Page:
Team Compositions

India is likely to field the ‘winning combination’ with Dhawan replacing the dropped Sehwag. While the batting and spin departments look good, Ishant could well re-visit a few YouTube videos of him castling Ricky Ponting at Mohali when the Aussies toured in 2008-09. He’s looked the weakest link in the chain thus far, and had it not been for the injuries / absences of Umesh Yadav and Varun Aaron, he might have found himself on the fringes of selection. He’s got plenty to prove this Test.

Australia, on the other hand, have too few to choose from. With four absences, and Haddin being flown in to act as a cover for Matthew Wade, I wouldn’t be surprised to see Wade play as a pure batsman in case there are doubts over his fitness doing the job from behind the wickets. Haddin would add the necessary experience in holding the lower order together. Siddle, who’s looked a touch underwhelming all series, would have to step up in the arena where he’d made his debut in 2008. Australia need a leader, and he’s certainly the one Clarke would be looking at for support.


Goutham Chakravarthi

In an attempt to make India a fitter unit, BCCI has roped in the services of Usain Bolt as India’s running coach with immediate effect. Indians are expected to train with the world 100 meter record holder for a week in their quest to give them an added edge before they head to Australia for a 4-Test series. Talking of the appointment, K Srikkanth said, “Taking a leaf from Gavaskar’s famous commentary usage of converting ones into twos and twos to threes, Bolt will help team India convert each single into a three at least – and in some cases to a five or even a seven – and thereby helping our batsmen increase their scores three-fold!.”

Talking of his appointment, Bolt, who joined the team at Vishakapatnam, said, “The last day of the third Test at Wankhede had the whole island interested and I had a couple of friends wake me up at the dead of the night to catch the game when my phone rang. N Srinivasan was on the line and I told him the super slow motion pictures were outstanding and I congratulated the BCCI on the quality of their TV production when Srinivasan told me that it wasn’t super slow motion pictures I was seeing, but Ashwin running in full throttle!”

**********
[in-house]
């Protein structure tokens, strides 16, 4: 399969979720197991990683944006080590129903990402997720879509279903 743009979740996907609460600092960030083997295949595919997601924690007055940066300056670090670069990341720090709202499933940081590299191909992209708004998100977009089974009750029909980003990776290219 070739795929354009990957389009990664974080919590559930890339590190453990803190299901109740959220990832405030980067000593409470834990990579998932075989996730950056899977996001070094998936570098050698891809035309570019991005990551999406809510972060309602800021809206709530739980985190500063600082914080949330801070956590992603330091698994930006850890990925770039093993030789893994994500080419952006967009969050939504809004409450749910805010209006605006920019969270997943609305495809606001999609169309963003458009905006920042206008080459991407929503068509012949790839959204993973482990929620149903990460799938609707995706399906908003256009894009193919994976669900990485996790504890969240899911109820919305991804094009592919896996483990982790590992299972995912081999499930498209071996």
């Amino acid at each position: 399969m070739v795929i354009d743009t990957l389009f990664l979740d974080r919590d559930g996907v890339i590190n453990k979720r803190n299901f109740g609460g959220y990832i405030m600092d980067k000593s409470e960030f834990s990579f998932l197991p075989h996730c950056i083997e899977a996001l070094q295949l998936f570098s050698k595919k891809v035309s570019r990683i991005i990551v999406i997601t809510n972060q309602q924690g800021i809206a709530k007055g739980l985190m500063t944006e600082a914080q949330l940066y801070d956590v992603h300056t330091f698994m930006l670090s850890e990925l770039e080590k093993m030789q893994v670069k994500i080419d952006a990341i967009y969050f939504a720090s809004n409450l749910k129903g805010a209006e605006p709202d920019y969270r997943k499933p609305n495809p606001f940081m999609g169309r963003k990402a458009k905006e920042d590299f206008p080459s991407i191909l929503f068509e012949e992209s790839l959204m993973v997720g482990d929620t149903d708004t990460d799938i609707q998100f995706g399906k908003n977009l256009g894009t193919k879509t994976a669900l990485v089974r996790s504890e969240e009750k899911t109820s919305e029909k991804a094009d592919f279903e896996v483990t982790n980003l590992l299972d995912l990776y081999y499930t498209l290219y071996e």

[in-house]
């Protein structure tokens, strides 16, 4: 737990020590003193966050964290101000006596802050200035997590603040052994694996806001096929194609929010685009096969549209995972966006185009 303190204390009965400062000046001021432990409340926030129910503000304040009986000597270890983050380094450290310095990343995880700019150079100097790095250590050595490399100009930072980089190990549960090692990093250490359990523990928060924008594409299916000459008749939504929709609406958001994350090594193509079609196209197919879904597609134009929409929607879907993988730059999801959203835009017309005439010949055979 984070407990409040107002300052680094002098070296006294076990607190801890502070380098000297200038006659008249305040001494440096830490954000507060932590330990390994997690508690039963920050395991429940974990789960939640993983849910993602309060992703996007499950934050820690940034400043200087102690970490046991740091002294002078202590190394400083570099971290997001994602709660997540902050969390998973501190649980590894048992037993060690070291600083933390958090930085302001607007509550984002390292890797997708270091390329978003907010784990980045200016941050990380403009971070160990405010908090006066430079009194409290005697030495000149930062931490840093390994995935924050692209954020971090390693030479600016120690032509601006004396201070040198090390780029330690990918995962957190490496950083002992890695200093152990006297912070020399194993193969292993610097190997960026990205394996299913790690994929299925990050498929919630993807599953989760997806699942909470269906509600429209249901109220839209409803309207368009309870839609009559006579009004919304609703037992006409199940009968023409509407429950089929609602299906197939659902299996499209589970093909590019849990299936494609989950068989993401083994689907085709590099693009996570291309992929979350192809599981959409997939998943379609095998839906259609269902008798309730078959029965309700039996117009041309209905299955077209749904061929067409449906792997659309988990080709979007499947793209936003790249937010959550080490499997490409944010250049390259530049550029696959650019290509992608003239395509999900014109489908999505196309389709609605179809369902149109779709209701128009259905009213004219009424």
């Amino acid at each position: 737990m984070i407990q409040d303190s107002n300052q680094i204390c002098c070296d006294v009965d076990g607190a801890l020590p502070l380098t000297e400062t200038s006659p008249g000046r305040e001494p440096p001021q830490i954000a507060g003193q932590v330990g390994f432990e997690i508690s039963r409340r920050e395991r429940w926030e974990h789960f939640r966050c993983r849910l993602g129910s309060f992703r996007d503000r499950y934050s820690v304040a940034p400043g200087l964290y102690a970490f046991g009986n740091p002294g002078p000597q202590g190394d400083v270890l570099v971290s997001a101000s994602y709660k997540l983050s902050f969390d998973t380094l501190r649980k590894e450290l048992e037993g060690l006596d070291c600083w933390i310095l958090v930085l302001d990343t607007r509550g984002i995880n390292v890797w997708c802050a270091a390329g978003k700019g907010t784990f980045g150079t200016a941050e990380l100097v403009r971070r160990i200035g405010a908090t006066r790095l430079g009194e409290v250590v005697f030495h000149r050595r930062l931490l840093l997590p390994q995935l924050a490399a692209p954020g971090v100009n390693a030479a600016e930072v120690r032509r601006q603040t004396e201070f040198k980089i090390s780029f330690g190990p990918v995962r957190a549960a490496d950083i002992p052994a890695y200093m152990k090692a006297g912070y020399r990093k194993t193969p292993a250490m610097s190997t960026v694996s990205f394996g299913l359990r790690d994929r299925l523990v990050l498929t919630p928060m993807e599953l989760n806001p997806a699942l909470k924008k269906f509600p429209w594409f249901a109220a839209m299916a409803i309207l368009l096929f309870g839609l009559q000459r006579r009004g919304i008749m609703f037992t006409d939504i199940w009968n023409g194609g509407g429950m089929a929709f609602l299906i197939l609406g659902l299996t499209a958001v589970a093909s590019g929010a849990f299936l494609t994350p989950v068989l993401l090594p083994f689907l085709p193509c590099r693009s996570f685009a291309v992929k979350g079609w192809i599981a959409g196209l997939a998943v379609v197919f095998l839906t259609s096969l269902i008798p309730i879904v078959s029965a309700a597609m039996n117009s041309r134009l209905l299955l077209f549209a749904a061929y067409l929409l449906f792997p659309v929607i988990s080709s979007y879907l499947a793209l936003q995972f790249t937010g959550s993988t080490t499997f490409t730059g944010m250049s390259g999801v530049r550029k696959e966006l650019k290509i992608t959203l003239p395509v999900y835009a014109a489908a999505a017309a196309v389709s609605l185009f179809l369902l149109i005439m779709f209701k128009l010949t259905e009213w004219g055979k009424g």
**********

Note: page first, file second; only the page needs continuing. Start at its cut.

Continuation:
India train to sprint their way to success in Australia under the supervision of Usain Bolt

He added, “I couldn’t believe someone could actually sprint so slowly. When asked if I would help them fix the problem, I was skeptical. But when they dangled a 2 million dollar contract for a week’s training, I couldn’t resist. I asked Fletcher to send me tapes of their running training, and now I am here in India for a week to help them train.”

Of all Indians, Laxman and Ashwin seemed the most excited after their first training stint with Bolt this morning. Laxman said “I sprint the 100m in just a little under 44 seconds just behind Ashwin who does it in 41.43 seconds. Bolt has given us specific training routine that should ensure both Ashwin and I break the 40 second barrier by the end of the week. Finally, there is hope for us to look for the quick second run.”